First, we believe the protester's reading of the RFP is unreasonable. To be reasonable, an interpretation of a solicitation provision must be consistent with the solicitation when read as a whole and in a reasonable manner. See Crown Logistics Servs., B-253740, Oct. 19, 1993, 93-2 CPD Para. 228. While the RFP stated that "proposed price" would be determinative in the case of technical equality, the "Cost Evaluation" provision of the RFP stated that the agency would take into account the probable cost to the government. It further provided that the proposal with the "lowest realistic total estimated cost-plus-award-fee" was to receive maximum consideration. This evaluation approach is consistent with the recognition that in cost reimbursement contracts, an offeror's proposed estimated costs are not considered controlling, since they may not provide valid indications of the actual costs which the government is required to pay. Tracor Applied Sciences, Inc., B-253732, Oct. 19, 1993, 93-2 CPD Para. 238; FAR Sec. 15.605(d). Accordingly, Customs' award decision was properly based on evaluated, rather than proposed costs.
Second, in conducting a cost evaluation for a cost-reimbursement contract, an agency's evaluation of estimated costs properly should consider the extent to which an offeror's proposed costs represent what the contract should cost, assuming reasonable economy and efficiency. Arthur D. Little, Inc., B-229698, Mar. 3, 1988, 88-1 CPD Para. 225. We limit our review of these matters to determining whether an agency's cost evaluation was reasonably based. Tracor Applied Sciences, Inc., supra.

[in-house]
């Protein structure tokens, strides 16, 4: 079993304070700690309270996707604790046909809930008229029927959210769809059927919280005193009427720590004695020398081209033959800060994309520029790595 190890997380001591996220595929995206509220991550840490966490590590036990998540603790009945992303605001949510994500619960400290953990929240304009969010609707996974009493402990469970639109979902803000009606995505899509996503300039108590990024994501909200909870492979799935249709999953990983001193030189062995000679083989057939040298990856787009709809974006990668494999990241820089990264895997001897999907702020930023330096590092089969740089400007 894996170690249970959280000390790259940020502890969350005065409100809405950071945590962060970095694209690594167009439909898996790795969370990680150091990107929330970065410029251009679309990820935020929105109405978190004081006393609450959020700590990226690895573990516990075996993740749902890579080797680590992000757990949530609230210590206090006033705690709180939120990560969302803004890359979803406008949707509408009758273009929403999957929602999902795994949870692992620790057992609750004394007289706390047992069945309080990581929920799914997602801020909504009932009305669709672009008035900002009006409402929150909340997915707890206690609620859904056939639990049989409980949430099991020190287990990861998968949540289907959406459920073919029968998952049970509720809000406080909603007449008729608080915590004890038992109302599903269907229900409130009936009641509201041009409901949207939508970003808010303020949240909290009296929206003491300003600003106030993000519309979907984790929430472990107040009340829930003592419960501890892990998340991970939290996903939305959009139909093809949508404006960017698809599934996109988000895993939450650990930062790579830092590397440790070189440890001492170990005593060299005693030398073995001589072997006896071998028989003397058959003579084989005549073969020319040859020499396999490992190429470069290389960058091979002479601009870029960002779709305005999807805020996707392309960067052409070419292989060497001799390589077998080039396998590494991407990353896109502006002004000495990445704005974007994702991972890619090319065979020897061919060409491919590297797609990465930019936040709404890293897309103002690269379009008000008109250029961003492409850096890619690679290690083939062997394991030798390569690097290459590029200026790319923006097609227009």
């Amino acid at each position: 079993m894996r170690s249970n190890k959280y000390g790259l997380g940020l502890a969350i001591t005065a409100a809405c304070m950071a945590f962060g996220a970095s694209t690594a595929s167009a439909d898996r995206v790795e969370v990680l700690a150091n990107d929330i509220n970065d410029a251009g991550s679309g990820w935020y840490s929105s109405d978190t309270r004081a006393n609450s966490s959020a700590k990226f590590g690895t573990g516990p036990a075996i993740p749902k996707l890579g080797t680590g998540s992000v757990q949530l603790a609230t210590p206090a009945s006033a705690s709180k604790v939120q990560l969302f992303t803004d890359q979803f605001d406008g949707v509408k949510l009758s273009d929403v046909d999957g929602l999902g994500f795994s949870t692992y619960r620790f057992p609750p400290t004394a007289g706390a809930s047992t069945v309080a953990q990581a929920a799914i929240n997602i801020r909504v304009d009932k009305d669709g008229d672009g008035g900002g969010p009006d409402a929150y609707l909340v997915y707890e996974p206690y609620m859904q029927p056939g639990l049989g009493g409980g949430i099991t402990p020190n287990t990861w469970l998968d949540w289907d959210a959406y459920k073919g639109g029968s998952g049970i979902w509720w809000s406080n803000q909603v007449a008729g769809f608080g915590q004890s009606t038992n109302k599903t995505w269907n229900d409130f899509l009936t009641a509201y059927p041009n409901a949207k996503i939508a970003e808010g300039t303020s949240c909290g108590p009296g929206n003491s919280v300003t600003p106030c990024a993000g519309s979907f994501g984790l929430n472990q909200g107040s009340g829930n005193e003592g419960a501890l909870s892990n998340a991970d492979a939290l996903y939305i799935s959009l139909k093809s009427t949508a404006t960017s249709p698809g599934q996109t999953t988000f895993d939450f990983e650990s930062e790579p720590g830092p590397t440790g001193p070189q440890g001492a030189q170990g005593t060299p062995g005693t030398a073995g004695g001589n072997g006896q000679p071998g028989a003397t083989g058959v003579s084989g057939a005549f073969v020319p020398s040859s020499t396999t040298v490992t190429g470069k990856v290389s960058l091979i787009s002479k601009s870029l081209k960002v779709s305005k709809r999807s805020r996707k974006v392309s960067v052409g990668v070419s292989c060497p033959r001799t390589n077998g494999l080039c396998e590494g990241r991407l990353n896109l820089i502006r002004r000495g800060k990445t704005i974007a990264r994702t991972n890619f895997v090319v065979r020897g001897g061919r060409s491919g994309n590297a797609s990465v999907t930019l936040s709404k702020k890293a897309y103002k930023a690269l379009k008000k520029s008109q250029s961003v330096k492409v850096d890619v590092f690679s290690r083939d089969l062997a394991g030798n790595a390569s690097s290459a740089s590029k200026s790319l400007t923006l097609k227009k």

As discussed above, in conducting its cost evaluation, Customs found that BRSC had proposed less than full-time employees in virtually all labor categories. BRSC's BAFO explained, however, that it did not intend "to hire `fractional persons' to work on the [Customs'] program." Rather, the BAFO stated that the corrective maintenance and other (nonpreventive maintenance) tasks "will provide the workload and funding for us to hire full persons." As a result, BRSC's proposed prime labor costs only covered the preventive maintenance portion of the effort, and by Customs' calculation, the hours proposed for preventive maintenance represented less than 70 percent of BRSC's full-time workforce. Since BRSC intended to use prime labor for all tasks, its implicit inclusion of more than 30 percent of its labor effort under the plug number effectively shielded a significant portion of the labor costs which Customs would ultimately have to pay under the contract. Both MAR and GOC proposed full-time personnel to perform all tasks, both preventive maintenance and corrective maintenance, and unlike BRSC, their cost proposals reflected full-time, prime labor costs for those tasks. Since those offerors' use of the plug number represented parts and subcontract services only, their proposals were artificially high as compared to BRSC's proposal. In an effort to determine the actual costs of performance by BRSC and to ensure that its comparison of costs was on the same basis (i.e., normalized), Customs adjusted BRSC's costs upward to represent its full-time personnel.